A NSW Nationals MP has questioned why a regional university that revealed an $80 million revenue loss was able to enter into an agreement to build a new medical school two years ago.
- The university cited the effects of the pandemic and a loss of international students as major contributors to an $80 million loss
- NSW MP Paul Toole said before the pandemic the university was already “on a spiral of plummeting deficit”
- It was one of several institutions given money in the 2018 Federal Budget to build regional medical schools to train doctors for the bush
Charles Sturt University is under pressure to explain how it ended up having the revenue shortfall.
The university’s management cited the effects of the coronavirus pandemic and a loss of international students as major contributors to the loss.
It also confirmed that a restructure of courses was in the works and that job losses could not be ruled out.
But New South Wales Nationals MP Paul Toole was sceptical of the explanation, labelling it as a likely “scapegoat”.
“They are saying that COVID-19 has created the $80 million deficit. Well I have asked the board to be transparent,” Mr Toole said.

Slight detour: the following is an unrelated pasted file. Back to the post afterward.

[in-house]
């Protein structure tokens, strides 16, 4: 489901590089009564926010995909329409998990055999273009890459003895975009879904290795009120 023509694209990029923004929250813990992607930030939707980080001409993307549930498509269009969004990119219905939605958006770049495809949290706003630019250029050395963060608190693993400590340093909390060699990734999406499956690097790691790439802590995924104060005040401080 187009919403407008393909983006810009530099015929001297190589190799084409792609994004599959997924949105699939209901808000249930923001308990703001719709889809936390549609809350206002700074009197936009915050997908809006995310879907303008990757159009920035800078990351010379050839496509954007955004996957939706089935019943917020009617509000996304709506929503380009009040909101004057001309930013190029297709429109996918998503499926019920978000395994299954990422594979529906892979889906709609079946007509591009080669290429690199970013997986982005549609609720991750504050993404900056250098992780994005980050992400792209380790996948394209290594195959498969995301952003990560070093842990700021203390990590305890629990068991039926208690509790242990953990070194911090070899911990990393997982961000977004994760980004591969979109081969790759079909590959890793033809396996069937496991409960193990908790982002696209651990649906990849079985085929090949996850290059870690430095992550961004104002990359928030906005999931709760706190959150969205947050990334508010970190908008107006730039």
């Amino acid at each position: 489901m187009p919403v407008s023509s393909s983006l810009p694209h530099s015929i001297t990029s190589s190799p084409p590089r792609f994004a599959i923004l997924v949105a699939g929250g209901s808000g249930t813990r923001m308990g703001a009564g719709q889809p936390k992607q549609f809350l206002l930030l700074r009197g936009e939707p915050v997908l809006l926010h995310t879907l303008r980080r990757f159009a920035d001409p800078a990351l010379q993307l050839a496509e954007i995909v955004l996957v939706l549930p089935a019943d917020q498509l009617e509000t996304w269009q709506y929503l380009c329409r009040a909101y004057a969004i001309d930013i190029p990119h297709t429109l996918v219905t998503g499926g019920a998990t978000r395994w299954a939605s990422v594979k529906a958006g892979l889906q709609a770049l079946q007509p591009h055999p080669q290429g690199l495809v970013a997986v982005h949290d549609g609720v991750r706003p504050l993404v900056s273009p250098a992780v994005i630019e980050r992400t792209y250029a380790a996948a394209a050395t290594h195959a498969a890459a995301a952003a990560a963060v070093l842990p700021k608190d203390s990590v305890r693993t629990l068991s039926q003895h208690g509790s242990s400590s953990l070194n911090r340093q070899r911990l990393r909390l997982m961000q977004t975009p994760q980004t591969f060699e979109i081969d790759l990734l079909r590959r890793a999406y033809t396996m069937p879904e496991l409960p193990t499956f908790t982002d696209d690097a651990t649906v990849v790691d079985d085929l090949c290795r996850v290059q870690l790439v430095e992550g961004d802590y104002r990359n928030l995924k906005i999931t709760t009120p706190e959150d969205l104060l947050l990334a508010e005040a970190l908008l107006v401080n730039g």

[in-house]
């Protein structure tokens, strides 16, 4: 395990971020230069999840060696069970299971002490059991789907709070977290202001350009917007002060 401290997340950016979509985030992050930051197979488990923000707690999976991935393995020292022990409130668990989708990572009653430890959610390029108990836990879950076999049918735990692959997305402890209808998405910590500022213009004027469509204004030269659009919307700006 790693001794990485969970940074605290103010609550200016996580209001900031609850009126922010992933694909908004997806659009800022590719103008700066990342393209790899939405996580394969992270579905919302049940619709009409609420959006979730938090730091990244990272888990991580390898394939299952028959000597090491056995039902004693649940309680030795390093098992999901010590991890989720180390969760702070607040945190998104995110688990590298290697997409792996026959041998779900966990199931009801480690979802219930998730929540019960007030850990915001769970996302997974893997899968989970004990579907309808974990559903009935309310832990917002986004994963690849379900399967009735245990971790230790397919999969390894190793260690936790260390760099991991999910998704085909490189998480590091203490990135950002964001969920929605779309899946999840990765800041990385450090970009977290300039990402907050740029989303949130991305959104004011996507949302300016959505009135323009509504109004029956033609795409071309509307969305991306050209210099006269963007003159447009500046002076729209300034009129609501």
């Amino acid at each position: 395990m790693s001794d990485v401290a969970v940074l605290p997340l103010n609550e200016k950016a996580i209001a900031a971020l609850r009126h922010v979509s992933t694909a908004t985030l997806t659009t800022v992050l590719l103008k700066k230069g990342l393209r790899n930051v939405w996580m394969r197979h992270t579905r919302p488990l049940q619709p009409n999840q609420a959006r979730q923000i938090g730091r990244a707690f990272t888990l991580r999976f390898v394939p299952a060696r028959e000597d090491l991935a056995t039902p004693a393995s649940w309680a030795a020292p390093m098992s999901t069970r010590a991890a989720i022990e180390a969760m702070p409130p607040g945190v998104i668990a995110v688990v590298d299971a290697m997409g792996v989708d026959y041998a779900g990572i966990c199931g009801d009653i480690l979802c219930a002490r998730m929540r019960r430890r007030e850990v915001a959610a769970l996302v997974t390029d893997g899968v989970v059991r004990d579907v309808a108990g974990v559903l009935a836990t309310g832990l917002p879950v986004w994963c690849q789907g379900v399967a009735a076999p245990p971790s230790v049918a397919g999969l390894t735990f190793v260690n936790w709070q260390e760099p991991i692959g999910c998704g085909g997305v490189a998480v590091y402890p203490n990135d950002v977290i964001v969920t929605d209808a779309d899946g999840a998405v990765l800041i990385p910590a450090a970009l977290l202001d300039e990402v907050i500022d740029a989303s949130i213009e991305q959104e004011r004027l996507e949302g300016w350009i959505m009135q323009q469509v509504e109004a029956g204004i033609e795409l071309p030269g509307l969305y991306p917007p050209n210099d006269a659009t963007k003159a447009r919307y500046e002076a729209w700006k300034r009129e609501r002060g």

He wanted the university’s board to provide its 2019 annual report figures.
Mr Toole said the numbers from reports he had obtained did not stack up.
“[In 2015] they had a $38 million net operating result, in 2018 they had a $250,000 net operating deficit,” he said.
“This is something that doesn’t creep up overnight.”
‘Where is the business case?’
The first sod was turned at the Orange-based medical school campus in December last year.
The institution was one of a number of universities that were given money in the 2018 Federal Budget to build regional medical schools to train undergraduate doctors with the hope it would entice them to practice in the bush.
The member for the federal seat of Calare, Andrew Gee, said there was no turning back on the medical school, despite the university’s revenue loss.
In a statement to the ABC, Mr Gee said he believed CSU had sufficient reserves to “weather the storm”.
But Mr Toole said he wanted CSU to make assurances it would not scrap the Bathurst campus’ key courses, including those for paramedics, teaching, and journalism.
He also wanted to know how the uni was able to be involved in a multi-million-dollar medical school network.
He said it was unfair to let other campuses take the hit for what he claims was an example of “empire building”.
“Don’t go and rip the guts out of a university like Bathurst to try and make it viable,” he said.
The ABC has sought a response from CSU.